Since we discussed and classified 2-dimensional shapes yesterday -- and the explanation for yesterday's debacle was merely, "I sat on it" -- today we talked about 3-dimensional shapes. Not only did we talk about them, I gave each student a net to cut out and paste together to create a geometric figure.

My morning class (MUCH easier to handle) did pretty well. The only real problem was convincing the kids that their finished product should look like one of the pre-made shapes on my counter, and NOT like a wadded up Kleenex. Sure, a wadded up Kleenex is, technically, three-dimensional, but that's not the point of the lesson.

Then came the afternoon class. Before I could even get the kids started on cutting out the nets, I had to stop several times to review scissor safety and how you do NOT clip the shears back and forth in front of your face. I then had to place not one, but TWO kids in time out for immediately clipping the shears back and forth in front of their faces.

After the kids had created their figures, I began the unenviable task of coaxing them to explore the attributes. How many faces? What 2-D shapes are the faces? How many edges? How many vertices?

As usual, I had about 4 kids that were actively participating and trying to answer the questions while the others did their best showroom window mannequin impersonation.

Finally, the end of the day came around and it was time to dismiss the kids. As I called them to line up, the first boy in line held out the metal part of a pen that holds the tip in place. He said, "Look, this is a cone."

I tend to be a very impatient person and I will be the first to declare that I am SOO ready for a break from this year, this school, these kids.

However, in that moment right before dismissal, one child demonstrated that he HAD learned something today and that he could apply that knowledge to a real-world object.

It's always nice to be reassured that SOMETHING is working...

Tuesday, November 17, 2009

It's all fun and games until somebody gets a toothpick stuck in their ass

Today's activity was creating 2-dimensional shapes using marshmallows and toothpicks. The marshmallows were the points and the toothpicks were the line segments.

Things were going swimmingly, we had covered angles, lines, rays, quadrilaterals, all sorts of shapes. We were nearing the end of the lesson, creating the final shape of the day, when disaster struck.

I had just asked the kids to make an 8-sided figure. Suddenly, this little boy was standing and howling. He was crying so hard the tears were shooting out of his eyes. My first thought was that he had EATEN one of the marshmallows and that it had still had a toothpick in it or something.

I asked him what was wrong, and as I scanned him up and down, I noticed a toothpick protruding from the side (towards the rear) of the boy's pants. It kind of looked like an Amazon native had shot a blow-dart at him.

I so badly wanted to ask how the toothpick had gotten there -- I mean, after all, they are flimsy little things. I would have thought the toothpick would break or lay flat even if sat upon -- kind of like a straw can't go through a tree unless driven by hurricane-force winds.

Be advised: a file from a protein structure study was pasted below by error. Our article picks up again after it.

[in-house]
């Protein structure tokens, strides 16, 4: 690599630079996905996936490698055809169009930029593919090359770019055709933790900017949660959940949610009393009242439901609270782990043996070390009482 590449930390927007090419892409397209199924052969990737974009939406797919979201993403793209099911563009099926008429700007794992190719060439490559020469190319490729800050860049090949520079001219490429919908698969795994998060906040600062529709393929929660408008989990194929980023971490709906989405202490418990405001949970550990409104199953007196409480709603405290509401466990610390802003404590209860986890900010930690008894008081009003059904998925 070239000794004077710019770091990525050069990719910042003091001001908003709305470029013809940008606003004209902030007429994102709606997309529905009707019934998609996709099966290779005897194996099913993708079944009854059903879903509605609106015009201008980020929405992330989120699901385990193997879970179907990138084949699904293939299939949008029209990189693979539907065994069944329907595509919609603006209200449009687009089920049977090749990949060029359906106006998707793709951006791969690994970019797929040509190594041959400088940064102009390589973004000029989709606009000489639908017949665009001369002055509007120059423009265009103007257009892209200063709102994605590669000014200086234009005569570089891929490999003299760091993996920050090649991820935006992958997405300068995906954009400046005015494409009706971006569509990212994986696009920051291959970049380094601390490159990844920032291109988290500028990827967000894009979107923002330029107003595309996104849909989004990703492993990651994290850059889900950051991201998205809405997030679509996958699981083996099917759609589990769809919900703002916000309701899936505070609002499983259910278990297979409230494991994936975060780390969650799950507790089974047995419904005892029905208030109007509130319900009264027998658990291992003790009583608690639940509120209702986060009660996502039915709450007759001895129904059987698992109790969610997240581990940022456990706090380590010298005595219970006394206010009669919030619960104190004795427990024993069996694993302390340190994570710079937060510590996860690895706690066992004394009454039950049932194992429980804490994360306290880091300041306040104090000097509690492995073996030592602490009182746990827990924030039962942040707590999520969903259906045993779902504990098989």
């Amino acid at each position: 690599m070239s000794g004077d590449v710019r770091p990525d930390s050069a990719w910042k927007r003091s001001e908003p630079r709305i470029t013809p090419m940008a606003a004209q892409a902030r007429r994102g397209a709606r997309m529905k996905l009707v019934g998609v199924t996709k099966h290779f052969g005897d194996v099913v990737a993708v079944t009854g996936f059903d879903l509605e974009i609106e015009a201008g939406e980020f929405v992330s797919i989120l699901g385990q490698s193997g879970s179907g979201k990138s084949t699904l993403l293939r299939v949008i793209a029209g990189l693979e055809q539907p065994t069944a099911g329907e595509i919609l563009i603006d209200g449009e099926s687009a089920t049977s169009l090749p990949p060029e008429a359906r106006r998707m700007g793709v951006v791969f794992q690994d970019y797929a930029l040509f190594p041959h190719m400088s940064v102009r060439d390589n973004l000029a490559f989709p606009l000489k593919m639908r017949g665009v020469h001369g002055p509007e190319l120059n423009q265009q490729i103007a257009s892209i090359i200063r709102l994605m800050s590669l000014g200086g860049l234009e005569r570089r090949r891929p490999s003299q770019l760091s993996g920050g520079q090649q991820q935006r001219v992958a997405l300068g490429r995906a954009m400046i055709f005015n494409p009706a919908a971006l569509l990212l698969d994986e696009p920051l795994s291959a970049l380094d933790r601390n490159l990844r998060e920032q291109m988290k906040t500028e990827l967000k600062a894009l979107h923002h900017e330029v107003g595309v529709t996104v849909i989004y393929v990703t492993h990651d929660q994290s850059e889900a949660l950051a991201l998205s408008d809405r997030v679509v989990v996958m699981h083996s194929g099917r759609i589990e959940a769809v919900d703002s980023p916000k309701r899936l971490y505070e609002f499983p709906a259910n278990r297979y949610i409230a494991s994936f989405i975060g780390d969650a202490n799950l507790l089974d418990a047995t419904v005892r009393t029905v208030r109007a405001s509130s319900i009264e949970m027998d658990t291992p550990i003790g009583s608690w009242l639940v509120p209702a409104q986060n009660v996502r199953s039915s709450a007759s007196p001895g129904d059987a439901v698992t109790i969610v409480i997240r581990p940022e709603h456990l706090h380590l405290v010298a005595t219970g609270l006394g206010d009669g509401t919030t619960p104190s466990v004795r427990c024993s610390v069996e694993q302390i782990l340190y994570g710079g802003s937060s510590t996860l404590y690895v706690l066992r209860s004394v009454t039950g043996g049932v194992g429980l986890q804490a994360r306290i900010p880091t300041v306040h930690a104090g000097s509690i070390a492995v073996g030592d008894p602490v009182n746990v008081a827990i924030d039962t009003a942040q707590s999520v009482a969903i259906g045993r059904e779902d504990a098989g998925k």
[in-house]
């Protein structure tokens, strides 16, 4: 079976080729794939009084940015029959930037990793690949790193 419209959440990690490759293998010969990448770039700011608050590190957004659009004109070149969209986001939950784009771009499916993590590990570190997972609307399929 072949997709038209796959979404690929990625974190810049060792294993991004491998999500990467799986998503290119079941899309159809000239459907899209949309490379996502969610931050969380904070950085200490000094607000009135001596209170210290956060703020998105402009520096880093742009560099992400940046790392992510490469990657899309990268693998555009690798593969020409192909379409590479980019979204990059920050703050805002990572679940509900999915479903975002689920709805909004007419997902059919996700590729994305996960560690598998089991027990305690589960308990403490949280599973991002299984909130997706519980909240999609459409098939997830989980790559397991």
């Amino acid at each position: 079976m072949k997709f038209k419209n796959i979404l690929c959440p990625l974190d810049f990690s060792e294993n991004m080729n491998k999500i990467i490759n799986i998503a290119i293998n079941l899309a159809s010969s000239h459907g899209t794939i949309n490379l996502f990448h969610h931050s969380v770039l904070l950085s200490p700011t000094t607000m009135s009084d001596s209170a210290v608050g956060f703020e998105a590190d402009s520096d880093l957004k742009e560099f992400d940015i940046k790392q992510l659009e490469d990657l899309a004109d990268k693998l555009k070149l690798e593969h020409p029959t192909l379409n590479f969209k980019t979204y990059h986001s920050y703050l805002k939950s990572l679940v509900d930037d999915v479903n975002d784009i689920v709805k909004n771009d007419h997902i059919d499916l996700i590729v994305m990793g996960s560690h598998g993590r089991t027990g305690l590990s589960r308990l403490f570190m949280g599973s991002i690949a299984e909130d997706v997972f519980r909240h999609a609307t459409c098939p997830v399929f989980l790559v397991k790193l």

But more pressing was the fact that the toothpick was still stuck in his ass. Since he was making no move whatsoever to remove the problem himself, I pulled it out myself. I was amazed by how hard I had to pull to actually dislodge it.

This was the end of class so I never did find out exactly how the incident happened. I sent him to the bathroom to clean himself up and then it was about time to go. Maybe tomorrow when things have settled down and the wound has had a chance to heal, he might tell me.

I only hope it wasn't intentional...

Saturday, November 14, 2009

Bars, and Pictures, and Tallies, oh my!

We just ended the 2nd six weeks' grading period, and the last topic of research was graphs. Bar graphs, tally charts, pictographs, you name it.

It was a pretty fun topic to teach AND practice, and the kids seemed to be getting it pretty well. They really had no problem identifying the numbers that went with the bars, and little to no problem skip counting by whatever the key said on pictographs. Even early on, most seemed able to take some data and create their own graphs!

But then came the test yesterday. Despite the fact that we had looked at graph after graph, created graph after graph, made up question after question ABOUT said graphs, I still thought the results of the test were pretty disappointing.

Year after year, there is a question that merely asks "Sebastian had 16 of which type of coin?" Year after year, every single child correctly labels the bars on this graph -- 12 on the bar for quarters, 8 on the bar for dimes, 10 on the bar for nickels, and 16 on the bar for pennies. Year after year, more than a handful of kids choose quarters as their answer. Nevermind the fact that they themselves have written a "16" above the penny.


The last question of the test was a pictograph with pictures of boxes of pet food. The key stated that each picture represented 5 pets. Every child in my class correctly labelled the pictograph to show 45 dogs, 35 cats, etc, etc.

The question below asked "What is the total number of dogs that are pets in Juan and Carl's classroom?"

Almost 10 kids totally ignored the fact that they had written 45 next to the line for dogs and picked the answer "9" -- the number of pictures.


On the flip side, our 6-weeks' project was fun. The kids created a survey, polled other students, and then used that data to create charts and graphs. The end result was a large piece of construction paper divided into four sections. The first section was their original tally chart showing their topic ("Favorite _________") and the four choices, the second section was that data represented in bar graph form, the third section was the data in pictograph form, and the last section was three student-created questions about the data.

As per usual, the few kids who chose "Favorite Movies" as their topic chose 4 of the worst movies imaginable to survey fellow third-graders about. Movies like Saw IV, Halloween, Texas Chainsaw Massacre, etc. But other topics were fun, such as "Favorite book we've read," "Favorite Food," and "Favorite Teacher."

The graphs were good for the most part. But I was impressed with a lot of the questions being generated. Things like, "What is the difference in the number of blue and red?" And "How many kids were surveyed in all?"